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a crisis we have to do something quite often there are panic measures people ill prepared and quite often the most disadvantaged people in society and wildlife habitats and biodiversity they're the first things to suffer so one of the things we would definitely like to see a lot more of is better strategic planning of drought risk and in particular as the climate is shifting as as population is growing as more people are living thirsty lifestyles that better contingency planning is going to be absolutely critical that we see in nairobi is that something that you're seeing where you are a lack of even national government planning or local government planning and people are going to go from being asked to preserve water or use it properly to being forced to use water property. i mean this is been a long time coming it's been lonely the making requests. for. your child and even
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all kinds of projections from population growth projections to line has changed in some of the employee. portions of the major area of the bludgeoning up in a city to even climate change positions and nothing has been done about it will involve. consistency you know every government city and national government so unless it's to use it and basically getting some of you know how we did solutions around supply but not critical thinking about my money spent on the we've seen is really i think investments alone we want to flow out of regions that also have their own local want to see what it needs but also again the major ecological needs that what i mean some of even in the legit landscape so we did things like into business finance and created enormous conservancy in the upland communities basically looking at downstream wealthy elsewhere of
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a good business basically consuming resource that they don't produce and yet look great wolfram place for a few cents so again very very similar what's up in south african situation is that very little forethought has been given just basically looking at what mission level demands and how it was changed and how then you can basically begin to try to get supply and demand but also begin to think about the only and if the mechanisms just make better use of that one of them we have rather than coming to does that a crisis tailspin when it's too late and you're pushing populations with things that it can't do but it bearing in mind also that even though this is an acute and chronic one a shortage dinero almost seventy percent of it always population does not have access to what is a top of the pipe in their homes so you're biscuit about thirty percent of the population that is under normal great regulation so how about the informal segment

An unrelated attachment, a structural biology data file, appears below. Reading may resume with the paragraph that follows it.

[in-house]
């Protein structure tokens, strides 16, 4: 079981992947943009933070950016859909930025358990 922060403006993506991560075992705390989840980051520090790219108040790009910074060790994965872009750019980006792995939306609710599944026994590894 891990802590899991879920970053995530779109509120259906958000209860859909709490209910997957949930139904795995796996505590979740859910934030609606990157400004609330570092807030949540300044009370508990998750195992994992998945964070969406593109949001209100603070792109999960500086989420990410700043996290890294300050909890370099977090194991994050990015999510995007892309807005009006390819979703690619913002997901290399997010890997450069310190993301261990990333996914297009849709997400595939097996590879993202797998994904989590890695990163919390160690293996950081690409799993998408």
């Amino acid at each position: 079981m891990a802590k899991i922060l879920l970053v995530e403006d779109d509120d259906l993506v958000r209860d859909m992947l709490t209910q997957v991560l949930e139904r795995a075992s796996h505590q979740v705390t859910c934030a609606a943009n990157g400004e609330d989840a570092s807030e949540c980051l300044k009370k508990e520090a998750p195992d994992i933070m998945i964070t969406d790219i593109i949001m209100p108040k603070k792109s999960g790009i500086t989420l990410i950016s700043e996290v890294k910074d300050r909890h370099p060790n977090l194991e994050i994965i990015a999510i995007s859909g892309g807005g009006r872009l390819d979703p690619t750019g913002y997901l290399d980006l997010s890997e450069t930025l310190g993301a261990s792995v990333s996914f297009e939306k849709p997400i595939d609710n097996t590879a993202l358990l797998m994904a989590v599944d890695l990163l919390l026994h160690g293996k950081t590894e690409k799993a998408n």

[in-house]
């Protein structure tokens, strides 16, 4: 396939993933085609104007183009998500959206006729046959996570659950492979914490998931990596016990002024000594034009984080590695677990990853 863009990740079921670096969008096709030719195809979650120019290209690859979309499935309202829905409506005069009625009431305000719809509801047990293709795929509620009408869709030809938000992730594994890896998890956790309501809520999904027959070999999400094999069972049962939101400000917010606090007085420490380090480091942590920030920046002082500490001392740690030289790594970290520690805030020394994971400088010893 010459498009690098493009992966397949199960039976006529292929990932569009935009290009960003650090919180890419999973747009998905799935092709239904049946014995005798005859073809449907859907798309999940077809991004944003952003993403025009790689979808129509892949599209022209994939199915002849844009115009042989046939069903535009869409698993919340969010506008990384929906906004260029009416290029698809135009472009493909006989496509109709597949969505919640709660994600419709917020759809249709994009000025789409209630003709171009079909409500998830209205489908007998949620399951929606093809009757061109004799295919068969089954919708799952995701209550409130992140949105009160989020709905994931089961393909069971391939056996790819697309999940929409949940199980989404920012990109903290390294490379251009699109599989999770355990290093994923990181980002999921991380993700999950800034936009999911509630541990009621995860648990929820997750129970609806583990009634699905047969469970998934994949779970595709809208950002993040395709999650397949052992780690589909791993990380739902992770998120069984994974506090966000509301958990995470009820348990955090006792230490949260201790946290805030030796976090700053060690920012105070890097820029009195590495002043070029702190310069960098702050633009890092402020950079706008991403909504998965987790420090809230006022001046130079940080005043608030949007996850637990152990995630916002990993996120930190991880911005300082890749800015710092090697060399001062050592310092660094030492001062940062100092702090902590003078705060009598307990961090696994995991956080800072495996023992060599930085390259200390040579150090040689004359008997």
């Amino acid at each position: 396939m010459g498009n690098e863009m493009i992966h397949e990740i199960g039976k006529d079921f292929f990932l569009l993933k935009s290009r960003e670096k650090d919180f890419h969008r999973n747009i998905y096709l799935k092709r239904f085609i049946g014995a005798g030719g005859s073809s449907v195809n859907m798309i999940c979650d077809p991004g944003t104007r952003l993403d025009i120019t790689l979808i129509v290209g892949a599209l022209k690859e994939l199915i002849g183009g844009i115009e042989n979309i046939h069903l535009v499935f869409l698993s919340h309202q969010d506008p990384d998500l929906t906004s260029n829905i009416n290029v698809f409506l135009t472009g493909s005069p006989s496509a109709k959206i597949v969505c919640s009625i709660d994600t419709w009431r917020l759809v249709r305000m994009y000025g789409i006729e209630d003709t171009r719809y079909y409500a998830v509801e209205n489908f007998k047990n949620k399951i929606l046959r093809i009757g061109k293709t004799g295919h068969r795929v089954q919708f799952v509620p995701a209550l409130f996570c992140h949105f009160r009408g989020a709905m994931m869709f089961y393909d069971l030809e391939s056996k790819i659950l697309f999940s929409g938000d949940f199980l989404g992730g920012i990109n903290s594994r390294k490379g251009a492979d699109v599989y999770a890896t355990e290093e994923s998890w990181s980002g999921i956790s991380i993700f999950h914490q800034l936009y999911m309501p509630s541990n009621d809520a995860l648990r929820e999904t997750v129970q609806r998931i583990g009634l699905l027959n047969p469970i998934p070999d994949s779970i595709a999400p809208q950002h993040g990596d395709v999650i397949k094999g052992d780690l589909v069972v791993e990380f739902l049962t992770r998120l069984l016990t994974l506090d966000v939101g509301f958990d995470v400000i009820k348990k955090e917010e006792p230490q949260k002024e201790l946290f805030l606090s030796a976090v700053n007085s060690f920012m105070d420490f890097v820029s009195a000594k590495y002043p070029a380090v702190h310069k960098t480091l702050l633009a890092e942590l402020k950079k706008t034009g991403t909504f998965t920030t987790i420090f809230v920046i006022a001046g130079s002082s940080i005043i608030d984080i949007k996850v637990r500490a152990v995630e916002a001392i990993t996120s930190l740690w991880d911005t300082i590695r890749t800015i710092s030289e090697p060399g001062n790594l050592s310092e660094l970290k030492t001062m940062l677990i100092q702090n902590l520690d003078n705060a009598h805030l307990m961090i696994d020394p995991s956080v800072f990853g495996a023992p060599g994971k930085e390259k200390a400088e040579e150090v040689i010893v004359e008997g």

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people who are never had one on the regular basis for all time. so you don't even know the depth of the water courses that we're staring at because we just don't collect the data we go planning on going forward so i think it will because what is going to be the most virulent says they want to create. enough alex you're raising some incredibly strong issues there neal i'm assuming here you're nodding there when alex was talking about people not having access to clean water anyway that's an issue in the townships isn't it in south africa where it stand pipes is literally a pipe that comes up out of the ground but access to water is a human right is designated by the united nations as being a human right and to pick up on alex's point about the wealthy middle class it's almost like a virtue signalling thing now in south africa with the middle class in south africa they feel good about themselves if the obesity haven't washed their hair today because that means the they're saving water one phrase though that i've come across water all mentation infrastructure neal i don't understand what that means what is
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that. but it's interesting listening to the conversation and then going back a step about planning and one of the interesting things that we've seen here is that the plan was done they and the plans clearly showed that cape town would use and could easily survive a fifty year drought which is currently the benchmark for design in south africa for water services. and there was a supplementary schemes to chip start to commence construction next year what happened was that it wasn't a fifty year drought it was a five hundred year drought now what it's doing is it's causing the city to completely separate or come out its deeper conversation which we've been involved with as as an institution about to sort of the next step in south africa is